My shoes are dusty. There are no more bargains to be made. Only the journey. The beautiful journey of this gravel road. And I give thanks every day, that I, we, don’t have to make it alone.


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Hand in hand.

I wave to it every day – the Sainte Victoire montagne. Even on the days when the clouds are low, making the mountain almost disappear (which is very rare), I offer my best parade salute, because I know it hasn’t gone anywhere. It is sure, and steady. Beautiful, whether I see it or not.

When I was in the third grade, in the days when an 8 year old could walk unaccompanied through the streets of a small town, we began what we called “Wednesday school.” For those who wanted, you could take the hour or two to walk to your church for religious studies. The church we attended did not offer a class, and wasn’t in town, so I was told I could walk to First Lutheran. I had never been there before. The group of girls that knew the way took off running down the street. I had to go to the bathroom. I was sure I could catch up. But when I opened the front door of Washington Elementary, they were gone. Never was the speed of youth so prevalent. I started walking. I got to Broadway. Looked left. No one. Looked right – only Big Ole, the statue that claimed America’s birthright. I crossed the street. It’s funny how my heart began to beat faster, but my feet were moving slower. I turned left. Then maybe right. Sweating. No longer moving in one direction or the other, only spinning. I called out to no one. And that’s who answered. I bent down to grab my knees. I pretended to be tying my shoelaces, but really it was the only way I knew to give myself a hug. I breathed in the slowness and certainty of the path that got me here, and I started walking back. There was Broadway. There was Big Ole. Still there. My heart started to calm. I crossed the street and opened the big wooden doors. Walked up the terrazzo stairs to my classroom. The door was closed. Gerald Reed was sitting alone beside the door. I waved, and smiled at his familiar face. I sat down beside him. Neither one of us asked why we were there. Our hands were right beside each other on the floor. I don’t know if he took mine, or I took his, but we sat quietly, together, hand in hand, until the others returned. Acceptance, without question. We had received maybe the best lesson after all.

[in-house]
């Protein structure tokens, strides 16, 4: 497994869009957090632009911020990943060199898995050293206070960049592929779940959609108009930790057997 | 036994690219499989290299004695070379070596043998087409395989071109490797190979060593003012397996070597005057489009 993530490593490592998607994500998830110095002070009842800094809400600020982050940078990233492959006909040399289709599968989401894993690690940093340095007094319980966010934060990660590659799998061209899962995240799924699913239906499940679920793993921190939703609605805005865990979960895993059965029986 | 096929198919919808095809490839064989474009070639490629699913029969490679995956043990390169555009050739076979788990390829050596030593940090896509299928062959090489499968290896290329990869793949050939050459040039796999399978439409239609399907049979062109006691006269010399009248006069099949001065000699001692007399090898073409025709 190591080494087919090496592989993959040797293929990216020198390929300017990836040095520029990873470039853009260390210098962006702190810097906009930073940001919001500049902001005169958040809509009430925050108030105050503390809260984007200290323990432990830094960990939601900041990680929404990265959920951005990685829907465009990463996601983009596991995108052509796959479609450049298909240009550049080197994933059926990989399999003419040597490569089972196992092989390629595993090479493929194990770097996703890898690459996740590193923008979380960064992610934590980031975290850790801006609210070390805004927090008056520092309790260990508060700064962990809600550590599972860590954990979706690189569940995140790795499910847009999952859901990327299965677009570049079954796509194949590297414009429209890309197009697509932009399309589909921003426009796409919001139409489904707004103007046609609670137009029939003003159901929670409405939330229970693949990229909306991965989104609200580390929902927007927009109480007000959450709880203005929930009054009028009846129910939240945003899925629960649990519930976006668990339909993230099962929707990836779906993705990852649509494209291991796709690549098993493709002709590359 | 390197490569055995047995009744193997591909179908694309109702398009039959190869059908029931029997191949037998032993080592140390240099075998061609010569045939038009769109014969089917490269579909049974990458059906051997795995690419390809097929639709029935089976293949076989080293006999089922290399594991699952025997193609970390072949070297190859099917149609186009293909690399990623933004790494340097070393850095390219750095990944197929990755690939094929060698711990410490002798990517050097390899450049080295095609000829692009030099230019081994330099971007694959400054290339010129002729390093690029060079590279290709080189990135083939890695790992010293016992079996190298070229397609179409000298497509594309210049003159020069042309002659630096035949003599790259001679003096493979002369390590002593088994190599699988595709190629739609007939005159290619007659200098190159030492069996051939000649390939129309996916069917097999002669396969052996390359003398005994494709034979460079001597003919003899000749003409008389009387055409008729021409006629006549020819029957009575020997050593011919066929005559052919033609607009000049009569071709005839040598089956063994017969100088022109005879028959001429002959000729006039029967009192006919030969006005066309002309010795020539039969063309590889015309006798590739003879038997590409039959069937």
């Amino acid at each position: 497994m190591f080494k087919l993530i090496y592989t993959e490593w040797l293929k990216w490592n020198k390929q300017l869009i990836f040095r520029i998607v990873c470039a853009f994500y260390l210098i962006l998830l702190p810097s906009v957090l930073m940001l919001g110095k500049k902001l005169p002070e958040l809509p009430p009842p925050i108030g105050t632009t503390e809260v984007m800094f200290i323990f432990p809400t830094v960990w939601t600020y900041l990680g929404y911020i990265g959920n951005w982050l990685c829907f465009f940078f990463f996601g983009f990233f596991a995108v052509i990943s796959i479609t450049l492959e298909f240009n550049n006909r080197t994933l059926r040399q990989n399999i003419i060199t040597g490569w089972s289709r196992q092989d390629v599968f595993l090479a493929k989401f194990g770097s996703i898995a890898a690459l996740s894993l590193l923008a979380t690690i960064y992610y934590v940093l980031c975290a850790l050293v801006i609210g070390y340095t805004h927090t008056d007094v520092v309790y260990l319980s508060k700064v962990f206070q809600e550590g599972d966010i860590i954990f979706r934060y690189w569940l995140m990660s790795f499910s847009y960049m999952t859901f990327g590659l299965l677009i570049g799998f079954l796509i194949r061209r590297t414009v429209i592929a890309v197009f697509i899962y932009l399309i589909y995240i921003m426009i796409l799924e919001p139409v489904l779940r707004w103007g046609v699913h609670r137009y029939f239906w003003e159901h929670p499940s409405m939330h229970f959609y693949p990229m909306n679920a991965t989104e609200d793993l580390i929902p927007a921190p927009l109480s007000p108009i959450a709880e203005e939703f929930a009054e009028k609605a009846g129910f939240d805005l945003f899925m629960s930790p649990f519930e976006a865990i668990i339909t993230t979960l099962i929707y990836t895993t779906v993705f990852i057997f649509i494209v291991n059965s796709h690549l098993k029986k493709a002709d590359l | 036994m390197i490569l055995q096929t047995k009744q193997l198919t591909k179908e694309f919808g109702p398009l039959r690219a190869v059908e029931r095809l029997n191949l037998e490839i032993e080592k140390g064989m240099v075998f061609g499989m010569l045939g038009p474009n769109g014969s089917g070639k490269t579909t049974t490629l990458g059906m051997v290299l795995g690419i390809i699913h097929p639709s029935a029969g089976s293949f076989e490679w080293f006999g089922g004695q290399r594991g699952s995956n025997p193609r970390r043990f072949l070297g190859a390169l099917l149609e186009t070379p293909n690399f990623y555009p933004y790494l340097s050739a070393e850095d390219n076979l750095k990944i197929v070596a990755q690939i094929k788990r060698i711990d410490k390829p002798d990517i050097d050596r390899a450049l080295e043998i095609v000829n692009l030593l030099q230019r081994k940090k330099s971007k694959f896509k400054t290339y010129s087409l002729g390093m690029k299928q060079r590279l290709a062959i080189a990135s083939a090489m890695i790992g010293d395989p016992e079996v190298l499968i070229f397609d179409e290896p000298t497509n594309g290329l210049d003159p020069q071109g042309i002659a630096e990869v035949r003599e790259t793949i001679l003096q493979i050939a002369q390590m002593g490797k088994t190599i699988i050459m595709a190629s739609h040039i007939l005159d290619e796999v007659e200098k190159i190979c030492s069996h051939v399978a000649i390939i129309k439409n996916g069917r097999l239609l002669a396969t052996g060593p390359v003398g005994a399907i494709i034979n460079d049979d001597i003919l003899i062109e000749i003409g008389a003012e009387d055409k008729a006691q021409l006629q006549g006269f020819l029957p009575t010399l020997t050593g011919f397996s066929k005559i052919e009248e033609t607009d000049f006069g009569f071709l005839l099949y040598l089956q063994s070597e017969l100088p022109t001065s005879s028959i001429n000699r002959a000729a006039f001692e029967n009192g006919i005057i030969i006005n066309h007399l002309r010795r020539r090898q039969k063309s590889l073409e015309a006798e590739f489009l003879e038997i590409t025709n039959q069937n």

I don’t know what today will bring, but I wake and wave joyfully at all that is seen and unseen, because I still believe in the beauty, the goodness that rests just within reach.


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Took comfort.

“This is the new normal,” they say. If that’s the case, then for the past decade, (possibly my whole life) I have been racing through normals at record speed.

Each day I do my French lesson. Each day new scenarios arise. Like trying to learn the difference between who and what (qui and que). Sounds basic, right? Sounds simple. But the who and the what jump from sentence to sentence, so I ask for the rule? Most of the time the answer is you just have to accept it – this randomness – and memorize it. Aaaaah, accepting, like that ever comes easy…